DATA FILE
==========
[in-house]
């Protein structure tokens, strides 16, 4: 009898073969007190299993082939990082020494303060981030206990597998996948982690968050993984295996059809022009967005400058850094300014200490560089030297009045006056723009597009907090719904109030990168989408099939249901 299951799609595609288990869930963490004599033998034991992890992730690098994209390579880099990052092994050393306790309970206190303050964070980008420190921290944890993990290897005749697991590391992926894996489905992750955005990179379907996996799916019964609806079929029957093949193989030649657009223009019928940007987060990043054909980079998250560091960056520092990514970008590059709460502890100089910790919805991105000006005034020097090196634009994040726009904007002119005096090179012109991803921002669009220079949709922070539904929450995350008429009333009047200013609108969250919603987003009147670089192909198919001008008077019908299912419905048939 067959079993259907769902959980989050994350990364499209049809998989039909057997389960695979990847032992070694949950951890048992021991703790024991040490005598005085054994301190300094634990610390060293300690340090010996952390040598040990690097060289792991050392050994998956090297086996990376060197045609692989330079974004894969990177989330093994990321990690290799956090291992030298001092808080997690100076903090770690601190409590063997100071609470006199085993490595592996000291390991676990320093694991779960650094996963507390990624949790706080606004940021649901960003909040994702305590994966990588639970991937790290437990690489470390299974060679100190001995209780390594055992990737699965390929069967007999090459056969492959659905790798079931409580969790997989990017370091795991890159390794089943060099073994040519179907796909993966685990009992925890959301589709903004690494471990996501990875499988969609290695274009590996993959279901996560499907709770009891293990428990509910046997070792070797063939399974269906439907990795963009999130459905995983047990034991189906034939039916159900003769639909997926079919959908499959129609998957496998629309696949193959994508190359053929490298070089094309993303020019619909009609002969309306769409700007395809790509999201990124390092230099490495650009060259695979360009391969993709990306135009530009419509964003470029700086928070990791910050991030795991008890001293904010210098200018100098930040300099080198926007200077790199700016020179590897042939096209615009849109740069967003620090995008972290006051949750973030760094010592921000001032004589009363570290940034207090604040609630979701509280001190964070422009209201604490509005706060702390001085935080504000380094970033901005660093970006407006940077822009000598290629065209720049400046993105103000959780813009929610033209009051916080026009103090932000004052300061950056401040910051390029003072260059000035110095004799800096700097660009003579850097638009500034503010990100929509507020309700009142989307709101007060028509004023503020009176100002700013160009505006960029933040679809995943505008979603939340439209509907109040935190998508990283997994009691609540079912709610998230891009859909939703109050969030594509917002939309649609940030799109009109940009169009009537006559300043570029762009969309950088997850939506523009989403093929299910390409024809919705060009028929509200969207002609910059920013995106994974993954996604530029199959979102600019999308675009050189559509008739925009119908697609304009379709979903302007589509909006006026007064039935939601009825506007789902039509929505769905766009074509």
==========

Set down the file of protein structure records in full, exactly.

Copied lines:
[in-house]
């Protein structure tokens, strides 16, 4: 009898073969007190299993082939990082020494303060981030206990597998996948982690968050993984295996059809022009967005400058850094300014200490560089030297009045006056723009597009907090719904109030990168989408099939249901 299951799609595609288990869930963490004599033998034991992890992730690098994209390579880099990052092994050393306790309970206190303050964070980008420190921290944890993990290897005749697991590391992926894996489905992750955005990179379907996996799916019964609806079929029957093949193989030649657009223009019928940007987060990043054909980079998250560091960056520092990514970008590059709460502890100089910790919805991105000006005034020097090196634009994040726009904007002119005096090179012109991803921002669009220079949709922070539904929450995350008429009333009047200013609108969250919603987003009147670089192909198919001008008077019908299912419905048939 067959079993259907769902959980989050994350990364499209049809998989039909057997389960695979990847032992070694949950951890048992021991703790024991040490005598005085054994301190300094634990610390060293300690340090010996952390040598040990690097060289792991050392050994998956090297086996990376060197045609692989330079974004894969990177989330093994990321990690290799956090291992030298001092808080997690100076903090770690601190409590063997100071609470006199085993490595592996000291390991676990320093694991779960650094996963507390990624949790706080606004940021649901960003909040994702305590994966990588639970991937790290437990690489470390299974060679100190001995209780390594055992990737699965390929069967007999090459056969492959659905790798079931409580969790997989990017370091795991890159390794089943060099073994040519179907796909993966685990009992925890959301589709903004690494471990996501990875499988969609290695274009590996993959279901996560499907709770009891293990428990509910046997070792070797063939399974269906439907990795963009999130459905995983047990034991189906034939039916159900003769639909997926079919959908499959129609998957496998629309696949193959994508190359053929490298070089094309993303020019619909009609002969309306769409700007395809790509999201990124390092230099490495650009060259695979360009391969993709990306135009530009419509964003470029700086928070990791910050991030795991008890001293904010210098200018100098930040300099080198926007200077790199700016020179590897042939096209615009849109740069967003620090995008972290006051949750973030760094010592921000001032004589009363570290940034207090604040609630979701509280001190964070422009209201604490509005706060702390001085935080504000380094970033901005660093970006407006940077822009000598290629065209720049400046993105103000959780813009929610033209009051916080026009103090932000004052300061950056401040910051390029003072260059000035110095004799800096700097660009003579850097638009500034503010990100929509507020309700009142989307709101007060028509004023503020009176100002700013160009505006960029933040679809995943505008979603939340439209509907109040935190998508990283997994009691609540079912709610998230891009859909939703109050969030594509917002939309649609940030799109009109940009169009009537006559300043570029762009969309950088997850939506523009989403093929299910390409024809919705060009028929509200969207002609910059920013995106994974993954996604530029199959979102600019999308675009050189559509008739925009119908697609304009379709979903302007589509909006006026007064039935939601009825506007789902039509929505769905766009074509």